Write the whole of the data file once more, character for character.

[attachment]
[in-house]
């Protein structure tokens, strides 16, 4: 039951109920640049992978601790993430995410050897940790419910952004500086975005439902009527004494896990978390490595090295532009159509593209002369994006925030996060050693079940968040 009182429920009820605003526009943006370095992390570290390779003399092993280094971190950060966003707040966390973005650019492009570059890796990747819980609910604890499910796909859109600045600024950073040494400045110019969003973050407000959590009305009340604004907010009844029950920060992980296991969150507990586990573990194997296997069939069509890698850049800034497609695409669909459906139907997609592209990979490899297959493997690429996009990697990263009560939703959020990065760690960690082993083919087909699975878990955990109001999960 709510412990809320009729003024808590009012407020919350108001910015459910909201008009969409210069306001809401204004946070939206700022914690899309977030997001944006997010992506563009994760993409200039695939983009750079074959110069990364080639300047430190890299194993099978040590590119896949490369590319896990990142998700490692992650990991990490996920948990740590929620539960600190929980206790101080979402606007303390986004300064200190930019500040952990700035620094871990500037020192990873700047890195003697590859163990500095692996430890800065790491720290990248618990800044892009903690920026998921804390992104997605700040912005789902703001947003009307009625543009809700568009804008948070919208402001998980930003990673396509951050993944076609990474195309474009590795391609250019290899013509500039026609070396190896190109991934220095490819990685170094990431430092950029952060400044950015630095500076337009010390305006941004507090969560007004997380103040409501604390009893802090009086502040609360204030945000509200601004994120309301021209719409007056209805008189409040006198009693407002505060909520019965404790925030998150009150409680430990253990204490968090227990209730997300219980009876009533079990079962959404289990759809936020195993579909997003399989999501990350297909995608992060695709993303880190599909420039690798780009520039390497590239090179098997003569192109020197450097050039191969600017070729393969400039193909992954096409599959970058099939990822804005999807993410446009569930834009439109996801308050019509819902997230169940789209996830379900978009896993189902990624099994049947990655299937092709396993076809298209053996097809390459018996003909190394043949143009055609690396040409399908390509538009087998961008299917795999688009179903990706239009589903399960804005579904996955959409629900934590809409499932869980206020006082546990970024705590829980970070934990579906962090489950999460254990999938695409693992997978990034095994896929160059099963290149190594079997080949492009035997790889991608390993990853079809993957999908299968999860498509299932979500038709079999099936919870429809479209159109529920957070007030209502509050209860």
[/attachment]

[in-house]
């Protein structure tokens, strides 16, 4: 039951109920640049992978601790993430995410050897940790419910952004500086975005439902009527004494896990978390490595090295532009159509593209002369994006925030996060050693079940968040 009182429920009820605003526009943006370095992390570290390779003399092993280094971190950060966003707040966390973005650019492009570059890796990747819980609910604890499910796909859109600045600024950073040494400045110019969003973050407000959590009305009340604004907010009844029950920060992980296991969150507990586990573990194997296997069939069509890698850049800034497609695409669909459906139907997609592209990979490899297959493997690429996009990697990263009560939703959020990065760690960690082993083919087909699975878990955990109001999960 709510412990809320009729003024808590009012407020919350108001910015459910909201008009969409210069306001809401204004946070939206700022914690899309977030997001944006997010992506563009994760993409200039695939983009750079074959110069990364080639300047430190890299194993099978040590590119896949490369590319896990990142998700490692992650990991990490996920948990740590929620539960600190929980206790101080979402606007303390986004300064200190930019500040952990700035620094871990500037020192990873700047890195003697590859163990500095692996430890800065790491720290990248618990800044892009903690920026998921804390992104997605700040912005789902703001947003009307009625543009809700568009804008948070919208402001998980930003990673396509951050993944076609990474195309474009590795391609250019290899013509500039026609070396190896190109991934220095490819990685170094990431430092950029952060400044950015630095500076337009010390305006941004507090969560007004997380103040409501604390009893802090009086502040609360204030945000509200601004994120309301021209719409007056209805008189409040006198009693407002505060909520019965404790925030998150009150409680430990253990204490968090227990209730997300219980009876009533079990079962959404289990759809936020195993579909997003399989999501990350297909995608992060695709993303880190599909420039690798780009520039390497590239090179098997003569192109020197450097050039191969600017070729393969400039193909992954096409599959970058099939990822804005999807993410446009569930834009439109996801308050019509819902997230169940789209996830379900978009896993189902990624099994049947990655299937092709396993076809298209053996097809390459018996003909190394043949143009055609690396040409399908390509538009087998961008299917795999688009179903990706239009589903399960804005579904996955959409629900934590809409499932869980206020006082546990970024705590829980970070934990579906962090489950999460254990999938695409693992997978990034095994896929160059099963290149190594079997080949492009035997790889991608390993990853079809993957999908299968999860498509299932979500038709079999099936919870429809479209159109529920957070007030209502509050209860």